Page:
Devil's Stairs

Devil's Stairs
Photo of Anne Brindle by Thomas O'Keefe © taken 06/05/14 @ 2900 cfs

The Devils Stairs comes up quick at the end of the pool below Blossom Bar. Follow the main tongue as the river bends to the right, taking care to avoid the wall on river right.

Tacoma Rapids (Class II, Mile 30.1)

Tacoma Rapids

Tacoma Rapids
Photo of Mark and Mike by Thomas O'Keefe © taken 10/03/06 @ 1350 cfs

Clay Hill Rapids (Class III, Mile 30.6)

SUP on the Rogue

SUP on the Rogue
Photo of Mark Singleton by Thomas O'Keefe © taken 06/05/14 @ 2900 cfs

These are the last rapids on any significant size before Foster Bar. Clay Hill Creek comes in on the right before the rapid. The main line is down the right channel. Stay to the left side of this channel on the main tongue. Below this rapid the geology changes from volcanic to sedimentary.

Foster Bar take out (Class N/A, Mile 35.5)

Foster Bar, boat ramp

Foster Bar, boat ramp
Photo by Thomas O'Keefe В© taken 10/03/06 @ 1350 cfs

The take out is on river right just past the mouth of Foster Creek.  Derig on a big, wide and treeless gravel bar.  

User Comments

Users can submit comments.
February 6 2011 (2905 days ago)
Nick SindersonDetails
I'm lucky enough to live in S. Oregon so this run is in my extended backyard and I been down it
around 20 times. Mostly as a spur of the moment mid week grab a couple of cancellation spots, book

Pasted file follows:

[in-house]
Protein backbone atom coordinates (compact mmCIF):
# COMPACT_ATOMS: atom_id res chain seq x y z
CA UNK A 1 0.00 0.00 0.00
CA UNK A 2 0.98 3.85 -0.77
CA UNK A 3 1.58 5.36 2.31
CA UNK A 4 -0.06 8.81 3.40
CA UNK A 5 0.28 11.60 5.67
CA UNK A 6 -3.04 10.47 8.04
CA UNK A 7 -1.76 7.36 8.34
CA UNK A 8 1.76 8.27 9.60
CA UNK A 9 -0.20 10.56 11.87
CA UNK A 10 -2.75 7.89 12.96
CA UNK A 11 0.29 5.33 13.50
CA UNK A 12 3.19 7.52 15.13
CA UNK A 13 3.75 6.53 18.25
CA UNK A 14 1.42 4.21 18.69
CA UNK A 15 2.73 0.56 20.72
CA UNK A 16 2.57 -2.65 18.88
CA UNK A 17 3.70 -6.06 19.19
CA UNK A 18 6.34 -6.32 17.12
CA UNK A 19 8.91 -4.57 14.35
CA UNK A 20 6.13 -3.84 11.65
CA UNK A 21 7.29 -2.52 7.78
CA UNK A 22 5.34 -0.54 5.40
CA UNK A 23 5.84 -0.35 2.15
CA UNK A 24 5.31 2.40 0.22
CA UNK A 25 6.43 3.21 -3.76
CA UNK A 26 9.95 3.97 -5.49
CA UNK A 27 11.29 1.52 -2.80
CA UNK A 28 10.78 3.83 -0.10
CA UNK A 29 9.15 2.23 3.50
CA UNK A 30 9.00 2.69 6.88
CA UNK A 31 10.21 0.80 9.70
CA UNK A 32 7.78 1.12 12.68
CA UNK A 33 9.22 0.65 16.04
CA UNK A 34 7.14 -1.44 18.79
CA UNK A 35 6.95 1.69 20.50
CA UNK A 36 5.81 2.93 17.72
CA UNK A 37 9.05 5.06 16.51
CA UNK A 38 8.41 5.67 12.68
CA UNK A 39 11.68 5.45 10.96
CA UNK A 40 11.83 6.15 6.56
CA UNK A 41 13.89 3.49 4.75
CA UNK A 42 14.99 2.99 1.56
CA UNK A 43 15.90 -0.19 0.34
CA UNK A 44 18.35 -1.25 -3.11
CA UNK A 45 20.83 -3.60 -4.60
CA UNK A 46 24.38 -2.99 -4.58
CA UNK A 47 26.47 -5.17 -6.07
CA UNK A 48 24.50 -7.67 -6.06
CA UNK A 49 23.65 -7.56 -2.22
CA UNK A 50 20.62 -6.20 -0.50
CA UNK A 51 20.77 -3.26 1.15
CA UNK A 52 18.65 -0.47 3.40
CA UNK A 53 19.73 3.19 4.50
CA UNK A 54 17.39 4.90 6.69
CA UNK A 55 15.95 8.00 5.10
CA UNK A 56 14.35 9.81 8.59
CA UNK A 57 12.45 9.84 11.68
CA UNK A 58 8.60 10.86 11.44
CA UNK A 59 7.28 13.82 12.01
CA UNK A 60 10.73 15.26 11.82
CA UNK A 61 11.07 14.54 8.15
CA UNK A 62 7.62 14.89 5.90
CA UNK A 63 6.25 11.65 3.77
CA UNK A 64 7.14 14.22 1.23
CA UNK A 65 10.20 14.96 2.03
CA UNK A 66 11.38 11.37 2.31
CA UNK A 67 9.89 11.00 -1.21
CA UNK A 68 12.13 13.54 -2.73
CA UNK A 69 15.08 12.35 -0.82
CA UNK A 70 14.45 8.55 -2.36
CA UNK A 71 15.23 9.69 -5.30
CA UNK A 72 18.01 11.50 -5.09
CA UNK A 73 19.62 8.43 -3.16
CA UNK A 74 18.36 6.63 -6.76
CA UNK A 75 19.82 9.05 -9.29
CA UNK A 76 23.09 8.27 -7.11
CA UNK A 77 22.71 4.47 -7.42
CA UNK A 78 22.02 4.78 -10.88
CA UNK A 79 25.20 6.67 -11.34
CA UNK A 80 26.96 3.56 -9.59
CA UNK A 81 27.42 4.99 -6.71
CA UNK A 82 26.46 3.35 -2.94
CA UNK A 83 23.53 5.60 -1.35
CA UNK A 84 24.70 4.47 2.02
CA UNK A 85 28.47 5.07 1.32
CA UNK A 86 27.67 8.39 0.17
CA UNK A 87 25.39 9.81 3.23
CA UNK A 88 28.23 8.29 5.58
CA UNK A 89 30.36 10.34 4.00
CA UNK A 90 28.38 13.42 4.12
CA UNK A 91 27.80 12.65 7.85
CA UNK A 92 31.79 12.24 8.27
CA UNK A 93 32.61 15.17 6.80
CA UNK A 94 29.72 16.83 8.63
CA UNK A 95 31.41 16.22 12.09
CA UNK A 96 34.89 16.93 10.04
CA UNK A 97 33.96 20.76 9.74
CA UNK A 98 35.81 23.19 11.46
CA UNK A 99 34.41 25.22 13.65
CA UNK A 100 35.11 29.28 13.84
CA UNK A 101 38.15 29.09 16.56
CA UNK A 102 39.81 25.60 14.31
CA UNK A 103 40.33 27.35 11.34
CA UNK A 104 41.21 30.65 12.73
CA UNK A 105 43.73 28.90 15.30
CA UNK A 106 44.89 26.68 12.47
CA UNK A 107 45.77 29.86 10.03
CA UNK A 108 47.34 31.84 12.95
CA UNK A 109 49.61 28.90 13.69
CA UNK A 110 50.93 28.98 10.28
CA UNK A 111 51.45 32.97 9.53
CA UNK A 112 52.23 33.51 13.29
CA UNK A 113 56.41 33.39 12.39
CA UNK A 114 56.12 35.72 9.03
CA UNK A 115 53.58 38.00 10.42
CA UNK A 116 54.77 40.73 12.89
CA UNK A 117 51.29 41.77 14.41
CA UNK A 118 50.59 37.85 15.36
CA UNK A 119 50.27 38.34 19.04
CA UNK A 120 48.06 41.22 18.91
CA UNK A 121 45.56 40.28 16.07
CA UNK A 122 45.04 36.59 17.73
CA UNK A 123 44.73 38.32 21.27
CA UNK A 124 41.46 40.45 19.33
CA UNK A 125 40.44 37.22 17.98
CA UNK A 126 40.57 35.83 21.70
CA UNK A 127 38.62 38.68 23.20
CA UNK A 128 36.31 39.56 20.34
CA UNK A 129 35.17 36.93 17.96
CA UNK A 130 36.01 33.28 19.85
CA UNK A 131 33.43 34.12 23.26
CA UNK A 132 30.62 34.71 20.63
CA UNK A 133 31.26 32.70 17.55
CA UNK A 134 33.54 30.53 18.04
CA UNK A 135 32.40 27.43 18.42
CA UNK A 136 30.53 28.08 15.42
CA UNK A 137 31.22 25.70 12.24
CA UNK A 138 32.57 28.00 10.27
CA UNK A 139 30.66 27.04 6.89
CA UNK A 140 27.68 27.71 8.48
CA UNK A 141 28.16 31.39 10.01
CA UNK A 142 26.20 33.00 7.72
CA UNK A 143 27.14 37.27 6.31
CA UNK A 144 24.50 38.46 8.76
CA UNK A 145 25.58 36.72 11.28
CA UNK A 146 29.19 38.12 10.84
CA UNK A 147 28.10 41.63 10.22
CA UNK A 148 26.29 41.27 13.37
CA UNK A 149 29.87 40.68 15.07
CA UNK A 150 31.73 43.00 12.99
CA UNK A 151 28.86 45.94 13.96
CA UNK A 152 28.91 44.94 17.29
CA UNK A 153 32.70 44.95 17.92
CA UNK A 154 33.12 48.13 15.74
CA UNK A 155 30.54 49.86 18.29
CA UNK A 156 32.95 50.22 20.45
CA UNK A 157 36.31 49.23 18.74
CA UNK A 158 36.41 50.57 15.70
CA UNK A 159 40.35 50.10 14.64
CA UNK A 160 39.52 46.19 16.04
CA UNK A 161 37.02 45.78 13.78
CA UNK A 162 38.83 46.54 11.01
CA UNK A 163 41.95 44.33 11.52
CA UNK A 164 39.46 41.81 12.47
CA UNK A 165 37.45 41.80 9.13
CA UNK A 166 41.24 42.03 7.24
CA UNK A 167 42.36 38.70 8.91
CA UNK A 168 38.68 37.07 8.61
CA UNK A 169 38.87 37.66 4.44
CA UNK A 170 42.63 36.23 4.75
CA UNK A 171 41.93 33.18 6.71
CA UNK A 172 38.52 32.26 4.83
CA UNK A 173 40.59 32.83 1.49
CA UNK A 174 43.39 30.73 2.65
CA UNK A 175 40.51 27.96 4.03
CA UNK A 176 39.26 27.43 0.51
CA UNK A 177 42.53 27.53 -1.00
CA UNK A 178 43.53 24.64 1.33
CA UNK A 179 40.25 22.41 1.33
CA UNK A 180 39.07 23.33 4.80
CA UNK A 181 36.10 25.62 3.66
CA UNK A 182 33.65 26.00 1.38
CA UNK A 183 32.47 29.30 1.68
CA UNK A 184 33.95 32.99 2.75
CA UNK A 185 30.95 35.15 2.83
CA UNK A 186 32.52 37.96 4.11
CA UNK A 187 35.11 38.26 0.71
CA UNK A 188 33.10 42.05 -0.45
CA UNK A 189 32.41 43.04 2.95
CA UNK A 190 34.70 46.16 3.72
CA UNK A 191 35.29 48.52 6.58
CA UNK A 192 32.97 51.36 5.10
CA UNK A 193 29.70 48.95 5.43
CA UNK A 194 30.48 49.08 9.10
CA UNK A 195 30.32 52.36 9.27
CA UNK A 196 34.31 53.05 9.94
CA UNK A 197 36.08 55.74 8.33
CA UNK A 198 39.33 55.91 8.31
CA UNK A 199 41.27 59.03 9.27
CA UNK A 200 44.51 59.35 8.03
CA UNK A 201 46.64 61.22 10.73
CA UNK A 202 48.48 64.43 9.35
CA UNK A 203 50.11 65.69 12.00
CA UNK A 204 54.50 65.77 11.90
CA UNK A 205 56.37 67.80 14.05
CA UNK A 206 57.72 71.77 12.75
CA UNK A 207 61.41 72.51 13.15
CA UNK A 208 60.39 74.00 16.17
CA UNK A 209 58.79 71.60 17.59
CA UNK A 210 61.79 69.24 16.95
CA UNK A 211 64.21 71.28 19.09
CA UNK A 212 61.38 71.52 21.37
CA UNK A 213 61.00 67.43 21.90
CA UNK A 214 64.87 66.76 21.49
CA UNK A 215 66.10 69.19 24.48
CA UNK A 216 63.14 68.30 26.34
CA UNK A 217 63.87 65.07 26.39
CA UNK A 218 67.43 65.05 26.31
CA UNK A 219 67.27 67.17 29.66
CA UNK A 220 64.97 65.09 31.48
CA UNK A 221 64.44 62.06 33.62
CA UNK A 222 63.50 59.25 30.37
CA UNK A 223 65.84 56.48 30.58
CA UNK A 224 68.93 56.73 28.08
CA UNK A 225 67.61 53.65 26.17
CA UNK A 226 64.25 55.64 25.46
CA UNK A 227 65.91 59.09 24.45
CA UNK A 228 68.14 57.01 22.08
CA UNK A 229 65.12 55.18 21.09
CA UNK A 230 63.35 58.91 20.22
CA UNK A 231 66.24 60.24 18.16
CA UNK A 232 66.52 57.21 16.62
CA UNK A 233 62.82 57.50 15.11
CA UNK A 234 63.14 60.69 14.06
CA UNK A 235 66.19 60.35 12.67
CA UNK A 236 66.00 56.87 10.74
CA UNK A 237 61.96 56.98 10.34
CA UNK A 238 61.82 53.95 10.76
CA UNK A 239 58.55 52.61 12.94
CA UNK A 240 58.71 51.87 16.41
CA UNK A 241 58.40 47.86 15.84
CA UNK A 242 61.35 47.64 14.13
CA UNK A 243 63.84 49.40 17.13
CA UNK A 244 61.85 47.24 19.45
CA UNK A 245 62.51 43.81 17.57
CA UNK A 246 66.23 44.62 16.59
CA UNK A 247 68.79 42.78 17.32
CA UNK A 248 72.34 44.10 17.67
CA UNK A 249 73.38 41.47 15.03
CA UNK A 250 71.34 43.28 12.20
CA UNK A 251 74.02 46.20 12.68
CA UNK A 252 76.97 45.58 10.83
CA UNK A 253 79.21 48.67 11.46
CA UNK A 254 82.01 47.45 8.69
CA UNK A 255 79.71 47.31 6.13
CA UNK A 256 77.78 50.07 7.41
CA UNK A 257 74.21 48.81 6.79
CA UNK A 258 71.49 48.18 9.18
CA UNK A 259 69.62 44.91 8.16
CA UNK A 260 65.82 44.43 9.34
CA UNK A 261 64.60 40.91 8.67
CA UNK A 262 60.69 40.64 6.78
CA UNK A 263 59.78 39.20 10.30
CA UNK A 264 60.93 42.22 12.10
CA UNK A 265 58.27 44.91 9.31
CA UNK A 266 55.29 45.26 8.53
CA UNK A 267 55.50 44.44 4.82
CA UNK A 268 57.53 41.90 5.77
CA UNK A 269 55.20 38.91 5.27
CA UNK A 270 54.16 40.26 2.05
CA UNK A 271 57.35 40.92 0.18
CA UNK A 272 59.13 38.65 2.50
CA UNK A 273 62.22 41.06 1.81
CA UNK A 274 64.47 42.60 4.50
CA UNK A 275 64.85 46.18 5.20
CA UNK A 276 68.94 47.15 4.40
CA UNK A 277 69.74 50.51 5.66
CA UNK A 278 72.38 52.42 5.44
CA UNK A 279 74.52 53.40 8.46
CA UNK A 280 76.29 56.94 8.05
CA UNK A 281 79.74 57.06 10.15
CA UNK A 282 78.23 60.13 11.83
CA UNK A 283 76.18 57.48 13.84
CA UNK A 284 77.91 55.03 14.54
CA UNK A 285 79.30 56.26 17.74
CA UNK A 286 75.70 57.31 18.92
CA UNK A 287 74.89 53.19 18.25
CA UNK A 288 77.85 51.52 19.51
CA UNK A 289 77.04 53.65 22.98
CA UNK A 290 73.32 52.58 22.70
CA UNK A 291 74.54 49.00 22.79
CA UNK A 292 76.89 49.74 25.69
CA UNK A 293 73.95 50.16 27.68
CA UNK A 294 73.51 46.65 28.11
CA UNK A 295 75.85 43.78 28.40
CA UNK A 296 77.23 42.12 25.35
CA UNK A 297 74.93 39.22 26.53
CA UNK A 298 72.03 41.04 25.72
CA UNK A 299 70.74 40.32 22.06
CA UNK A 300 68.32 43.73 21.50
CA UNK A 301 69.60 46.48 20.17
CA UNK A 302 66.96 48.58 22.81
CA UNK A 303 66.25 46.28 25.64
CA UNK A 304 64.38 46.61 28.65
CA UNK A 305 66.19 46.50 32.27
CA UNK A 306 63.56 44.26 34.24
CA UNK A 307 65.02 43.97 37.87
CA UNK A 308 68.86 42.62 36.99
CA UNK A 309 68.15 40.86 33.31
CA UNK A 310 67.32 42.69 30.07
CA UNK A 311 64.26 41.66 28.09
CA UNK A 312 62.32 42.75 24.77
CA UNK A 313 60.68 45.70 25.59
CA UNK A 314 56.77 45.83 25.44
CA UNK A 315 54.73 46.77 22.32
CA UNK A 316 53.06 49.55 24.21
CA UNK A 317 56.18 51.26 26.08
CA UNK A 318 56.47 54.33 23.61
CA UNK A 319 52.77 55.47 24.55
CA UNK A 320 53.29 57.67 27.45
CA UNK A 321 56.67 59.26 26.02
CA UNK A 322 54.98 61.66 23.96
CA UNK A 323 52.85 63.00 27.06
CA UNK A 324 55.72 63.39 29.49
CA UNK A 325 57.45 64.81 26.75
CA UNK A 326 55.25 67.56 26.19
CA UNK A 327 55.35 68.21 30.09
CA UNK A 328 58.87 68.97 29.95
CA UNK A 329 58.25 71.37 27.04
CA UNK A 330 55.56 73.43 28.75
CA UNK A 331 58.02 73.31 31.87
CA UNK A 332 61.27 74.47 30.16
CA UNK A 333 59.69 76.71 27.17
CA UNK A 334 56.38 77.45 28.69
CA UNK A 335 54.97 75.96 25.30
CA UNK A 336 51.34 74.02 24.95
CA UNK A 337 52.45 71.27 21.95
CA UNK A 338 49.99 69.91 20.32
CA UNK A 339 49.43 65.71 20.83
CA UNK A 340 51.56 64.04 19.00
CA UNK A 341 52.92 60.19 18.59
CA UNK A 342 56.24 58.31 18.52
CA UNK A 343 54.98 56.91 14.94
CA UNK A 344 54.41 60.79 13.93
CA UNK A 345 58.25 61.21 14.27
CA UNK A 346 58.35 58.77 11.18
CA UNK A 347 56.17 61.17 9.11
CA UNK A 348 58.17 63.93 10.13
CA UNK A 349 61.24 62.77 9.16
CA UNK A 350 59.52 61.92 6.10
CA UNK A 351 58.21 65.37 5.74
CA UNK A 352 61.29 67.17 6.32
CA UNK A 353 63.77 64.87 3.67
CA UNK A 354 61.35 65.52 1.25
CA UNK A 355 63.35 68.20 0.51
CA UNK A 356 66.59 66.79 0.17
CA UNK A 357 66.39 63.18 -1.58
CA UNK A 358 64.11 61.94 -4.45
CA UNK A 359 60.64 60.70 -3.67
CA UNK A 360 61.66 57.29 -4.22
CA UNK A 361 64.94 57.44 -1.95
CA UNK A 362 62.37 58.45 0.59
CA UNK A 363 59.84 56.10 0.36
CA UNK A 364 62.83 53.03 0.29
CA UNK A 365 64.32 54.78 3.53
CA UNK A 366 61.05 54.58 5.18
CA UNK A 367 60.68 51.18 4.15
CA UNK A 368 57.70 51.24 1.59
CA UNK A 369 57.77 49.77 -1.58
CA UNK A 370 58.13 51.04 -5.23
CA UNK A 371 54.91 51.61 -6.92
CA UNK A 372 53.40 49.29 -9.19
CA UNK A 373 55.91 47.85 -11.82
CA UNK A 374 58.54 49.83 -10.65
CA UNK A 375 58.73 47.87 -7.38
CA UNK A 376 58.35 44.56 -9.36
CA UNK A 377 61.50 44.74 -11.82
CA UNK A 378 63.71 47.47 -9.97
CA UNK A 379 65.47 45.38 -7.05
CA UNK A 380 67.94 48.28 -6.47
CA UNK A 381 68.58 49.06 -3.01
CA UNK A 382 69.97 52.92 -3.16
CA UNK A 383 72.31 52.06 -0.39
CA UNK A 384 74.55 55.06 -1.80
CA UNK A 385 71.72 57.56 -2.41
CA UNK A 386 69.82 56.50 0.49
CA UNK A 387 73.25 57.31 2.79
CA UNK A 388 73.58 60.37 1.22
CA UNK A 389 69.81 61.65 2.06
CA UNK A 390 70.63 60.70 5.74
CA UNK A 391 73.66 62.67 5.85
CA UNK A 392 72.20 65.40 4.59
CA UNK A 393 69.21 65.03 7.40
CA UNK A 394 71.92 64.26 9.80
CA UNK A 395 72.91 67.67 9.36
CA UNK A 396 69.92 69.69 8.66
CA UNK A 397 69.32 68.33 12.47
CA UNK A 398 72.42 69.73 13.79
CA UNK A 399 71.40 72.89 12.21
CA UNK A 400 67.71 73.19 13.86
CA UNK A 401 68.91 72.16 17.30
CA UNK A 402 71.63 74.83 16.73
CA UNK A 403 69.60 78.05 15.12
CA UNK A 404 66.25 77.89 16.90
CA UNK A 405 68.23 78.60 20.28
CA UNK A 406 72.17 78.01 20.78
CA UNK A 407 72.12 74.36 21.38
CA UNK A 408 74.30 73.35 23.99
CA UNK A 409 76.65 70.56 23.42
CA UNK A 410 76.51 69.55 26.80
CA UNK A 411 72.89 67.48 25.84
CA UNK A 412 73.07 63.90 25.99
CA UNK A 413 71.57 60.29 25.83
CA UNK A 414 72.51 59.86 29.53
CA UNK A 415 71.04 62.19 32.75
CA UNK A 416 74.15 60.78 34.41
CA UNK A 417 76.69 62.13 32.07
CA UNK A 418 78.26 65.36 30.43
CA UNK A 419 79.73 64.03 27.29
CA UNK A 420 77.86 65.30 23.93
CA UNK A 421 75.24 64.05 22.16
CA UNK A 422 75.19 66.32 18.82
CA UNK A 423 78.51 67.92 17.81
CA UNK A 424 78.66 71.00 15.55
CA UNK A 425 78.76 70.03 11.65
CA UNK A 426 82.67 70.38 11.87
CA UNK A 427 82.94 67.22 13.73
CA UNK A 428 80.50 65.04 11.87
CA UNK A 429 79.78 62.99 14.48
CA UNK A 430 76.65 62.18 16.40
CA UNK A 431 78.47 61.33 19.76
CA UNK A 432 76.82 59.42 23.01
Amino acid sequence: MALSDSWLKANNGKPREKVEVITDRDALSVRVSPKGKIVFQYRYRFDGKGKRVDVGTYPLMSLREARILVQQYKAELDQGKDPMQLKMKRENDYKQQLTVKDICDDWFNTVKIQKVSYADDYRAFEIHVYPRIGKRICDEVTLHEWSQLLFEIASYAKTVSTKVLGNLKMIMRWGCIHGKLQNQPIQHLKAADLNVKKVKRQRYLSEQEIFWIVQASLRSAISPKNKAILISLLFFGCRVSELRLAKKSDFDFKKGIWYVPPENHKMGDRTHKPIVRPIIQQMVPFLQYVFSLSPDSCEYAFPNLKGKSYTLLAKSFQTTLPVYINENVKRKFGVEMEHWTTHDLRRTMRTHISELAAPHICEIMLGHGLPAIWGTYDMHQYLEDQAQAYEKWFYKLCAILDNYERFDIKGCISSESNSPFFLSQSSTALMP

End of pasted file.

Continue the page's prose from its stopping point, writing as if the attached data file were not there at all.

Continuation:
a room at the lodge two day kayak trip. If you can plan and act quick this is a great way to go,
esp. for kayakers. I just throw in a pair of shorts, shirt, flip flops, wag bag and a lunch into
the back of the boat and away we go. I've been down on many flow levels, But my favorite levels are
between 3,200 to 4,000cfs on the Agness gauge. Between these parameters; the water moves thru the
pools, the rapids have more push and this is to my mind the best level for playboating, you'll find
some great waves scattered about down below Paradise at these flows. Below 3,000cfs, I'll bring a
longer boat to ease the paddling effort thru the long slow pools. I highly recommend hiking up to
the waterslide on Tate's tons of fun! Blossom is a pretty easy move but don't
underestimate it and get yourself in a class 4 frame of mind when running it .
September 30 2009 (3399 days ago)
x (1)
At 1500cfs The Fishladder sneak (Rainey Falls) is a boney but easy III. Big rafts will get stuck a
lot, you can still line dories easily. Tyee is an easy III (not a IV), and Blossom is a III+ with a
must make move to avoid the Picket Fence. We did it in 3 days, I would highly recommend 5 days
unless you like to row flatwater a whole lot.
September 19 2008 (3775 days ago)
x (1)
Rainie can be run one of three ways. There are class III, IV, and V options.
January 6 2007 (4397 days ago)
andy heldDetails
The header info for this reach says Class II-III. The text describes Rainie as a V and Blossom Bar
as a IV. I think Blossom is a III+ and Rainie is a IV+. Either way, the header info (II-III) is
incorrect. -ah

Wild and Scenic 50th logo

In 2018 we celebrate this Wild and Scenic River and work to protect more rivers as part of the 50th Anniversary celebration of Wild and Scenic Rivers. Learn More.


Associated Projects

  • Conservation System
    The National Landscape Conservation System represents the crown jewels of BLM lands and rivers.
  • Kalmiopsis Rivers (OR/CA)
    American Whitewater is working to protect the wild rivers of Southwestern Oregon and Northern California from the threats of nickel strip mines.
  • Restoring the Rogue (OR)
    One of the great Rivers of the West, preserving the the Wild Rogue and restoring upstream reaches impacted by dams are priorities for American Whitewater.